The libertarian take on discrimination

What with the Supreme Court's hearing of the Students for Fair Admission case against Harvard University and the University of North Carolina, racial discrimination is now in the news.  Like two contending (intellectual) armies, liberals and conservatives have staked out different positions.

In the view of those on the right side of the political economic spectrum, matters are simple and straightforward: discrimination is wrong.  Period.  Stated Supreme Court justice John Roberts: "The way to end racial discrimination is to end racial discrimination."

The perspective of the left side of the aisle is a bit more complex: discrimination is justified, but only if it helps the downtrodden: women, blacks, the "differently abled," gays, etc.  One gets the impression, reading between the lines (although none of them, yet, has come out and exactly said this) that if the freshman intake of Harvard and UNC entirely consisted of these groups, and thus entirely excluded white males and Asians of both sexes (unless they were handicapped, of course), that would be just fine and dandy.

What, in sharp contrast to both of these viewpoints, is the libertarian position on all of this?  It too is simple: discrimination, of whatever type or variety, should be legal.

Libertarianism is a theory of just law.  There are three foundational principles of this philosophy, which must be mentioned in the present context.  One, the non-aggression principle: No one has the right to threaten or use violence against anyone else; thus, murder, rape, theft, kidnapping should be illegal.  Two, property rights are based on initial homesteading of virgin territory, à la John Locke, and any subsequent voluntary interaction — "legitimate title transfer," in the words of Robert Nozick, such as buying, selling, lending, gift-giving.  Three, free association: No one should be compelled to associate with anyone else.  This latter explains libertarian opposition to the 1964 so-called Civil Rights Act: Woolworth's was obligated to serve customers it wished to exclude.

What is the economics of this issue?  Gary Becker, Thomas Sowell, and Walter E. Williams have done important work contending that such discrimination is all but impotent to hurt its targets, contrary to the widely received opinion on this matter.  Given that Woolworth's, at the time, refused to serve certain ethnic groups, profits would have arisen for other venders to serve them.  Blacks had to ride in the "back of the bus"?  Other bus companies would have arisen to serve them (in the absence of Jim Crow laws, which prohibited such competition, which are anathema to libertarianism).  When the Ivy League schools imposed a hard upper bound on Jewish admits, the City College of New York and Yeshiva University were happy to take in those thereby excluded.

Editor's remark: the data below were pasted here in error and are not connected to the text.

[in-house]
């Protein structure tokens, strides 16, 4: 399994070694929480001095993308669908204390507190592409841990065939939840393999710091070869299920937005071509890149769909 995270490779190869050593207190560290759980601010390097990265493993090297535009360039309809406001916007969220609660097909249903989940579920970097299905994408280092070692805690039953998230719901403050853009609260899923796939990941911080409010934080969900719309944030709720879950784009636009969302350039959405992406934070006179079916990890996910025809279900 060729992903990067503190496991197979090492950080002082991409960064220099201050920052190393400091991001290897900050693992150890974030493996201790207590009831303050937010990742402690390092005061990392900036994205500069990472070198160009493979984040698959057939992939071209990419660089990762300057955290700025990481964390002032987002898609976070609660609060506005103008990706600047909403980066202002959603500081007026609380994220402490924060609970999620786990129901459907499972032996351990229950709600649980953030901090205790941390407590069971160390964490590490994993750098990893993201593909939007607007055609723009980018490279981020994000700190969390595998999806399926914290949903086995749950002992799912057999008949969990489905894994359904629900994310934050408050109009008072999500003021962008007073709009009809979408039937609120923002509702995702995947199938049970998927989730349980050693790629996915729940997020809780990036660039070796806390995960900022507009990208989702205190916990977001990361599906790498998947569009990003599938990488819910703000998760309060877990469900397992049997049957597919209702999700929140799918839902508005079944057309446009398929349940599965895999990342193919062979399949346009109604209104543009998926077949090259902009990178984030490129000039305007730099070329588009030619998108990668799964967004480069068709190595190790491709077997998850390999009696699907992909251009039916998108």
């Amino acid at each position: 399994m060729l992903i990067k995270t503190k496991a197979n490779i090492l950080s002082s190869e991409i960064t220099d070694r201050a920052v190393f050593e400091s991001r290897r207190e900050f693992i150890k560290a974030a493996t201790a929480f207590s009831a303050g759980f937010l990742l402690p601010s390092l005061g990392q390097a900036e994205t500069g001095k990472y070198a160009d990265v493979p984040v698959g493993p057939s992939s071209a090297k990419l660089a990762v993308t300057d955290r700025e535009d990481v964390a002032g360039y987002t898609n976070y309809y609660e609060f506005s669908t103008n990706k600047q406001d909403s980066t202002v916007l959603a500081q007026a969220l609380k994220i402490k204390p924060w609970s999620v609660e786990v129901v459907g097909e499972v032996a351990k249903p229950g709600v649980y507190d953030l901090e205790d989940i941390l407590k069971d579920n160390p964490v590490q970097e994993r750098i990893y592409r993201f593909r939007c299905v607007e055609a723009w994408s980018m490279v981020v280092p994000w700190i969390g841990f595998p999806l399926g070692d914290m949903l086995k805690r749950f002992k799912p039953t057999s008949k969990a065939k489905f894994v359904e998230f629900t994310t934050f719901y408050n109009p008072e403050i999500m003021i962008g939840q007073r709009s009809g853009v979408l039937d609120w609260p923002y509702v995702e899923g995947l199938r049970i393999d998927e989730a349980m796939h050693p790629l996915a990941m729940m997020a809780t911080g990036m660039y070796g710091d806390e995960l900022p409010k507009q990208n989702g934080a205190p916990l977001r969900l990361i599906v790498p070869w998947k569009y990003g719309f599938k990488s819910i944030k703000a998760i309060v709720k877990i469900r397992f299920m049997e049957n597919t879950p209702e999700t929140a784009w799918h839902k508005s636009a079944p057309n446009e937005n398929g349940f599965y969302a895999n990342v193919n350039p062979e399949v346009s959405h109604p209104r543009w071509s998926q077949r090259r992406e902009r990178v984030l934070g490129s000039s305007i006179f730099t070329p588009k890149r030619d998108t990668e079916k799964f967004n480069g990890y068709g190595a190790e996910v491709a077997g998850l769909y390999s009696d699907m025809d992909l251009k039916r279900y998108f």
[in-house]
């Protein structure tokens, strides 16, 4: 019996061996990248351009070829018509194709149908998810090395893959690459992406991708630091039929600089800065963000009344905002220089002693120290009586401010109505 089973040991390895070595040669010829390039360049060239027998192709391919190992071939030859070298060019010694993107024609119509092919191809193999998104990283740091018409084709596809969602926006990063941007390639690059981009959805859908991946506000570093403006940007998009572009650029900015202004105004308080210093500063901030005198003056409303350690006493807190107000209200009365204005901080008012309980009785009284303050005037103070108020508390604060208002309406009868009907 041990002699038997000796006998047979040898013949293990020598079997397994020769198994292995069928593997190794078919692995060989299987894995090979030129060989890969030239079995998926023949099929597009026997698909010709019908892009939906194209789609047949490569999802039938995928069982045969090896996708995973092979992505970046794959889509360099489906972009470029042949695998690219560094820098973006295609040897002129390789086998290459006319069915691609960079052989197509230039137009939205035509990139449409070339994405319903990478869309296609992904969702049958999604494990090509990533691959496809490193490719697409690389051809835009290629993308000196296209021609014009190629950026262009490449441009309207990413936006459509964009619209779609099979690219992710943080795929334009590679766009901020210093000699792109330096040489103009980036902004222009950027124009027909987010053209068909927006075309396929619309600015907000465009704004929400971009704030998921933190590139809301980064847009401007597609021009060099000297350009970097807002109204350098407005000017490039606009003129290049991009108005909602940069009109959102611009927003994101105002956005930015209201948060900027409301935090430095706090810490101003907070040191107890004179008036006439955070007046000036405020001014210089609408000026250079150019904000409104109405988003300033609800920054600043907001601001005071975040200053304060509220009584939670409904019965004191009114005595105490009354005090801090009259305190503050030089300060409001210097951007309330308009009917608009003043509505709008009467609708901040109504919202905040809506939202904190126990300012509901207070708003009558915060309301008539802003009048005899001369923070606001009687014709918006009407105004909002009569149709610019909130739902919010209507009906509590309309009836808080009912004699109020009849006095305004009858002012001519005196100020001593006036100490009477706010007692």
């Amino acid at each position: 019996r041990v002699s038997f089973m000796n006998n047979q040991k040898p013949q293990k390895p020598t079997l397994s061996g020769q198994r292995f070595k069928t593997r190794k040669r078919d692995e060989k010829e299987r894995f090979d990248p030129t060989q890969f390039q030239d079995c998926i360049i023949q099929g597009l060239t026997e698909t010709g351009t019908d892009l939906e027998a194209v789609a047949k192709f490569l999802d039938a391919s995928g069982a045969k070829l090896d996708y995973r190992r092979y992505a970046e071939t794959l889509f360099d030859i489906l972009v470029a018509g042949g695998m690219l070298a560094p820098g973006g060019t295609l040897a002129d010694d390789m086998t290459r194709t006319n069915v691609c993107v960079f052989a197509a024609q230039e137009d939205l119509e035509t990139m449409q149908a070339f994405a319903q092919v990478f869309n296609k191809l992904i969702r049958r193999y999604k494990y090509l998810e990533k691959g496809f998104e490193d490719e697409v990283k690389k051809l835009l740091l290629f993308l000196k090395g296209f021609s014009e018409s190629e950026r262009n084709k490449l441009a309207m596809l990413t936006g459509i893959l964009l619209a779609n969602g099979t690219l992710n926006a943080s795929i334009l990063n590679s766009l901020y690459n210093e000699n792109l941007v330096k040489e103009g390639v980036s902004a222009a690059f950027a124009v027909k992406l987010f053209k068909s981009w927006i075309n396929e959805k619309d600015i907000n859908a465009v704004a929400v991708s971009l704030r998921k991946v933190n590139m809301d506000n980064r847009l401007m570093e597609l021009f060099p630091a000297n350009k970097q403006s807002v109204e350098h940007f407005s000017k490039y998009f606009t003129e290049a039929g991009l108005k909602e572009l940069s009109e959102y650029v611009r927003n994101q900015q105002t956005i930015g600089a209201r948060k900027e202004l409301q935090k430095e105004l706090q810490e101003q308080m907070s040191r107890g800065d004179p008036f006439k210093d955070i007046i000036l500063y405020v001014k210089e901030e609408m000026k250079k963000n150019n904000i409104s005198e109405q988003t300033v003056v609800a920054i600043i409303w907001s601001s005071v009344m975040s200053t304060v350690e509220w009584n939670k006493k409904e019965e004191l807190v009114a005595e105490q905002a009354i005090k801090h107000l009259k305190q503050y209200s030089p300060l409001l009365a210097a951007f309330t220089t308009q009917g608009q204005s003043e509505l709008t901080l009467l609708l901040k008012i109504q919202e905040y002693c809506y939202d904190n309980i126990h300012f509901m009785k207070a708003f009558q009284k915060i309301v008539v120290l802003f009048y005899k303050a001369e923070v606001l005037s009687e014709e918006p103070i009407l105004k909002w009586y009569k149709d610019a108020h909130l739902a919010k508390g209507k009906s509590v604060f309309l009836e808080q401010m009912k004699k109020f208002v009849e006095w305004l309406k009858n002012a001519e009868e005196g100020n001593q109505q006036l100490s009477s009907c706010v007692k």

Not only is the case against discrimination economically unsound, but this applies to its philosophy as well.  Heterosexual men discriminate against half the human race in terms of bed partners, romantic love interests; no other men need apply. Likewise heterosexual women, and homosexual men and women, too.  But if the law against discrimination were to fully implemented, it would compel bisexuality for everyone.  This, to say the least, is a conclusion unwelcome to all and sundry, but it follows logically, and ineluctably, from the principles of non-discrimination.

The argument against this philosophical knock-out blow is that anti-discrimination laws are meant to apply only to commercial endeavors — buying, selling, renting, lending, etc. — not to personal ones such as choice of spouse.  But there is no rationale in any such contention.  Murder, rape, theft, kidnapping, etc. are illegal whether they occur in the home or in the office or factory.  If there is a right not to be discriminated against, it should apply, too, to all realms of human interaction, not just the commercial.

Harvard and UNC should be free to discriminate to their hearts' content on the basis of race or sex or whatever other criteria they choose.  But they should not see a red penny of any tax money or other statist privileges, since, under the libertarian legal code, there should be a full and complete separation of government and education.  If they want to discriminate, let them do so on their own dime.  Private people and fully private institutions should be free to discriminate all they wish.  That is what free association is all about.  But government is constitutionally forbidden to do any such thing.

Image via Max Pixel.

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